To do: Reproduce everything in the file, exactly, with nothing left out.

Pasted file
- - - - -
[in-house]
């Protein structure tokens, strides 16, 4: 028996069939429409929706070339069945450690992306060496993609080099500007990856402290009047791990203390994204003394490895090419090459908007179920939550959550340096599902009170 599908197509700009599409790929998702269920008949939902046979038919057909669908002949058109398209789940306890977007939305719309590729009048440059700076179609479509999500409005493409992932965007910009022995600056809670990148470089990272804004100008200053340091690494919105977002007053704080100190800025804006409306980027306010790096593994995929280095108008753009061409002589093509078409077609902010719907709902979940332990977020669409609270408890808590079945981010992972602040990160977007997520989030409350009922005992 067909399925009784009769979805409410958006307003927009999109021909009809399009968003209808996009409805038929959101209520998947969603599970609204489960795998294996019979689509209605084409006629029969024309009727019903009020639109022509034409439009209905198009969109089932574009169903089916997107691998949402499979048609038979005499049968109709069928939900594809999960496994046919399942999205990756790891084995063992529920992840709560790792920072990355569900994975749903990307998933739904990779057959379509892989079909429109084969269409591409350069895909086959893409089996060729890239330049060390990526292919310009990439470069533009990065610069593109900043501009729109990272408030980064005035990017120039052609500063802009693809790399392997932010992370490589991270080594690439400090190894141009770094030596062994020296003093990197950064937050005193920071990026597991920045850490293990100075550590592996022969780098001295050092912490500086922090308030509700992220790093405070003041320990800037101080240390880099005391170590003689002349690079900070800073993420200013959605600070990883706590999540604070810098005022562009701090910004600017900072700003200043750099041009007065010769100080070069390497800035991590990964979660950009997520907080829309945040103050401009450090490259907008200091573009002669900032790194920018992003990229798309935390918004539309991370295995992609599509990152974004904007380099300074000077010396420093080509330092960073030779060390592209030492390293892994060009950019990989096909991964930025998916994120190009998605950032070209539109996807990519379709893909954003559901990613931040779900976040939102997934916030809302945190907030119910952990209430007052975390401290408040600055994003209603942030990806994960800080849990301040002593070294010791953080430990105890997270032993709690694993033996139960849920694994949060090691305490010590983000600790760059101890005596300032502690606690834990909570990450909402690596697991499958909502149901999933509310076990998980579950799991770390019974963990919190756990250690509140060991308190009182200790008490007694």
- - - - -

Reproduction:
[in-house]
């Protein structure tokens, strides 16, 4: 028996069939429409929706070339069945450690992306060496993609080099500007990856402290009047791990203390994204003394490895090419090459908007179920939550959550340096599902009170 599908197509700009599409790929998702269920008949939902046979038919057909669908002949058109398209789940306890977007939305719309590729009048440059700076179609479509999500409005493409992932965007910009022995600056809670990148470089990272804004100008200053340091690494919105977002007053704080100190800025804006409306980027306010790096593994995929280095108008753009061409002589093509078409077609902010719907709902979940332990977020669409609270408890808590079945981010992972602040990160977007997520989030409350009922005992 067909399925009784009769979805409410958006307003927009999109021909009809399009968003209808996009409805038929959101209520998947969603599970609204489960795998294996019979689509209605084409006629029969024309009727019903009020639109022509034409439009209905198009969109089932574009169903089916997107691998949402499979048609038979005499049968109709069928939900594809999960496994046919399942999205990756790891084995063992529920992840709560790792920072990355569900994975749903990307998933739904990779057959379509892989079909429109084969269409591409350069895909086959893409089996060729890239330049060390990526292919310009990439470069533009990065610069593109900043501009729109990272408030980064005035990017120039052609500063802009693809790399392997932010992370490589991270080594690439400090190894141009770094030596062994020296003093990197950064937050005193920071990026597991920045850490293990100075550590592996022969780098001295050092912490500086922090308030509700992220790093405070003041320990800037101080240390880099005391170590003689002349690079900070800073993420200013959605600070990883706590999540604070810098005022562009701090910004600017900072700003200043750099041009007065010769100080070069390497800035991590990964979660950009997520907080829309945040103050401009450090490259907008200091573009002669900032790194920018992003990229798309935390918004539309991370295995992609599509990152974004904007380099300074000077010396420093080509330092960073030779060390592209030492390293892994060009950019990989096909991964930025998916994120190009998605950032070209539109996807990519379709893909954003559901990613931040779900976040939102997934916030809302945190907030119910952990209430007052975390401290408040600055994003209603942030990806994960800080849990301040002593070294010791953080430990105890997270032993709690694993033996139960849920694994949060090691305490010590983000600790760059101890005596300032502690606690834990909570990450909402690596697991499958909502149901999933509310076990998980579950799991770390019974963990919190756990250690509140060991308190009182200790008490007694």